| DETROIT, June 5
DETROIT, June 5 The United Auto Workers union
said on Thursday it will announce as soon as next week a plan to
organize workers at the Daimler AG Mercedes-Benz
plant in Alabama.
Gary Casteel, the union's newly elected secretary-treasurer,
said the UAW will reveal its plan for workers at the Daimler
plant in Tuscaloosa, Alabama "probably in the coming week."
New UAW President Dennis Williams said Casteel, 56, will
lead the union's efforts to gain membership by organizing
foreign automakers, which are primarily located in the South.
Casteel did not offer details of the UAW's plan in Alabama.
Sonny Hawthorne, a leading anti-UAW worker at the
Mercedes-Benz plant, told Reuters the union would have the
support "of 25 to 30 percent (of plant workers), at the most" if
a vote were held today.
Hawthorne said he was confident the union's efforts to
organize the factory will fail.
Earlier this week, the UAW reacted to reports that pro-union
workers in Alabama want the UAW to stop organizing efforts
because they have gone on too long without success.
"They want to have an election right away," Williams told
reporters on Monday. "We perceive it that we have more building
to do there."
STRATEGY SHIFT AT VW, NISSAN, DAIMLER
Casteel said the union is changing its strategy on how to
organize workers in Alabama, as well as at the Volkswagen AG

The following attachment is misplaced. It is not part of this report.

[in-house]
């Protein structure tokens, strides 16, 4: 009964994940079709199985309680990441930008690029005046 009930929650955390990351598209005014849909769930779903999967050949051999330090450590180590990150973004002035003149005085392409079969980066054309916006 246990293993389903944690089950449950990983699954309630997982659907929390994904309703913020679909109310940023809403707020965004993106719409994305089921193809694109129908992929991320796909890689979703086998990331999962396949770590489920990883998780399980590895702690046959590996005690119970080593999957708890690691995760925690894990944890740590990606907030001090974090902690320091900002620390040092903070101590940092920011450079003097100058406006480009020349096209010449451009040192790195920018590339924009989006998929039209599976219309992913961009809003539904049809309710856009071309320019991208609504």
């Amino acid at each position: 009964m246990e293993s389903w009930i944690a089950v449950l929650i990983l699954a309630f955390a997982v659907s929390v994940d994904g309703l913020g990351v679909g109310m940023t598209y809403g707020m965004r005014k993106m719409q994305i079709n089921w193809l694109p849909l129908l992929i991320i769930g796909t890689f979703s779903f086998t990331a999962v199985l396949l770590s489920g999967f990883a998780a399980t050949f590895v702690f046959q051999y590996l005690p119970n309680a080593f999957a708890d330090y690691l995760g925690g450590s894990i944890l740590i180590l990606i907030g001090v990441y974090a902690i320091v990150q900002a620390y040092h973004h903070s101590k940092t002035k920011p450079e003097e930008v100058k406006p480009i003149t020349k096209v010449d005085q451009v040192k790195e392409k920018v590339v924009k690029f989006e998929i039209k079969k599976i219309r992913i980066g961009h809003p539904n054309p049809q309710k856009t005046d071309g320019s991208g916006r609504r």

factory in Chattanooga, Tennessee, and the Nissan
Motor Co plant in Canton, Mississippi.
He said the union will continue to have active organizing
efforts at all three Southern plants.
At the UAW convention this week, Frank Patta, general
secretary of the Volkswagen AG global works council, vowed that
the effort to organize Chattanooga workers would continue.
The UAW has worked closely with German union IG Metall to
organize the Mercedes-Benz and VW plants. In Mississippi, where
most of the plant's workers are black, it has linked workers'
rights to civil rights.
"We have a bit of a different approach between the Nissan
and the Volkswagen and Daimler cases," Casteel said, adding that
the new approach would perhaps not have "as much confrontation
as we've had in the past."
He also said the union might spend less money on the
Casteel said the strategy shift is a reaction to anti-union
groups and Republican politicians, who were successful in
thwarting the UAW's efforts to win a vote among VW's
Chattannooga workers in February.
"The things that we were doing last year don't work because
of this dynamic that you didn't have to deal with" in the past,
Casteel said. "So, we're re-evaluating where we're at with all
The UAW wants to organize the foreign plants to increase its
membership, which has fallen about 40 percent in the past decade
to about 390,000.
(Reporting by Bernie Woodall. Editing by Andre Grenon)